"I wanted to hit driver pretty bad there," Scott smiled, "but I thought I'd listen to the wise man. . . . I reached for it and said, 'Do you like driver at the [greenside] trap?' And he said, 'No, not really.' So I just kind of put it back in. I thought he was pretty serious about that, so I took a 3-iron out. . . . For a caddie to say that on the 14th hole when you have a two-shot lead is pretty big. That's why he's one of the best out there."
Like all good caddies, Navarro insisted he had nothing to do with Scott's club selection, resulting in a chip and a 15-foot birdie putt at the 14th. He also didn't want to be drawn into any comparison between Scott and his long-time employer, Norman, but said: "The kid was great. They kept pressing him today, and he never backed off at all. It's been a while since I've seen great golf like that for a week."
It also had been a while since Howell scorched Avenel in Thursday's first round with a tournament course-record 61. He was seven off the pace when he started play yesterday and admitted it was "nice to play golf with nothing to lose. That's the mentality I had. I knew it was going to take a great round for me and a little bit of help from Adam."
Scott got a break when a wayward drive at the 524-yard 13th hole hit a tree down the right side, but got through with enough zip to hit a cart path and just keep on rolling. The ball stayed on the pavement and Scott was allowed a free lift. When his two drops rolled closer to the hole than allowed, he was permitted to place his ball down on the grass a club length from the path.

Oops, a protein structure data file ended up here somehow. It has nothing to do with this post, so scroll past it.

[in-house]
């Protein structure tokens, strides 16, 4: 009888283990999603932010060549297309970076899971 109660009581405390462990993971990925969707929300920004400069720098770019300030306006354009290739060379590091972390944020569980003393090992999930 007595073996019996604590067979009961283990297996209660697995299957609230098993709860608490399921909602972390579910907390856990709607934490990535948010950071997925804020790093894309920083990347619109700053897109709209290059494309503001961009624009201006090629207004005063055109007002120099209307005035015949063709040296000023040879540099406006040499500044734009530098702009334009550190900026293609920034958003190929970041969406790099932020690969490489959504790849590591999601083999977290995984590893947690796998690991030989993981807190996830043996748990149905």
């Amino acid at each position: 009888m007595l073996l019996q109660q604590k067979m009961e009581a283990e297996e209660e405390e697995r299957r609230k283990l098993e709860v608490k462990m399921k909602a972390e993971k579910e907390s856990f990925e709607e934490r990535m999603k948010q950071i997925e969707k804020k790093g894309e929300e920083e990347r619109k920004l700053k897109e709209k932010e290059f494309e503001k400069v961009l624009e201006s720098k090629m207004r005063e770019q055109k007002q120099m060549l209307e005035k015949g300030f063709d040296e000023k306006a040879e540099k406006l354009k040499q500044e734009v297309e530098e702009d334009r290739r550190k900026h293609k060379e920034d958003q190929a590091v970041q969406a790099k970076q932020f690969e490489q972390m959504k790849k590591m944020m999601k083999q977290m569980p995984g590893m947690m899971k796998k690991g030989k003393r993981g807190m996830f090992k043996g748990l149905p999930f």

From there, with a sidehill lie and a tree in his direct route to the green, Scott hit a low, cut 5-iron that started left and bent perfectly right back toward the green, rolling to within 55 feet of the flag for an eagle attempt. Scott made a three-putt par instead, missing a six-footer for birdie that allowed Howell to stay in the hunt a little longer. But when Scott rolled in that 15-footer for birdie at the 14th, then hit a wedge to within four feet at the 467-yard 15th and made that putt, he had a four-shot lead with three to play and a very good idea the tournament was his.
He also knew that his drive at the 13th, flirting with out-of-bounds stakes before it hit the tree, was the most fortuitous happening of all.
"I got a good break and it clipped the tree and kept it going straight through there," he said. "You know, it could have gone anywhere I guess, but that's a bit of winner's luck. Everyone who wins gets a good break and that was probably my big break. [The second shot to the green] was one of those things that either comes off or it doesn't. I'm ashamed to three-putt, but I made up for it at the end."
Howell knew he had to settle for second-place money of $518,400 when he three-putted from about 60 feet at the 17th, missing an eight-footer for par. He also waited outside the scoring trailer behind 18 to watch his friend and college rival finish, and was there to greet him with a warm handshake and a smile before Scott went inside to add up his final numbers.
"Adam and I have been friends for a long time," Howell said. "I said to him 'great playing,' because that's what it was. I obviously felt I was making him sweat a little bit, and then he comes back with two birdies in a row [at 14 and 15]. That's awesome stuff there. I'd like to be friends with him for a long time, knowing we're going to be playing a lot against each other in the years to come."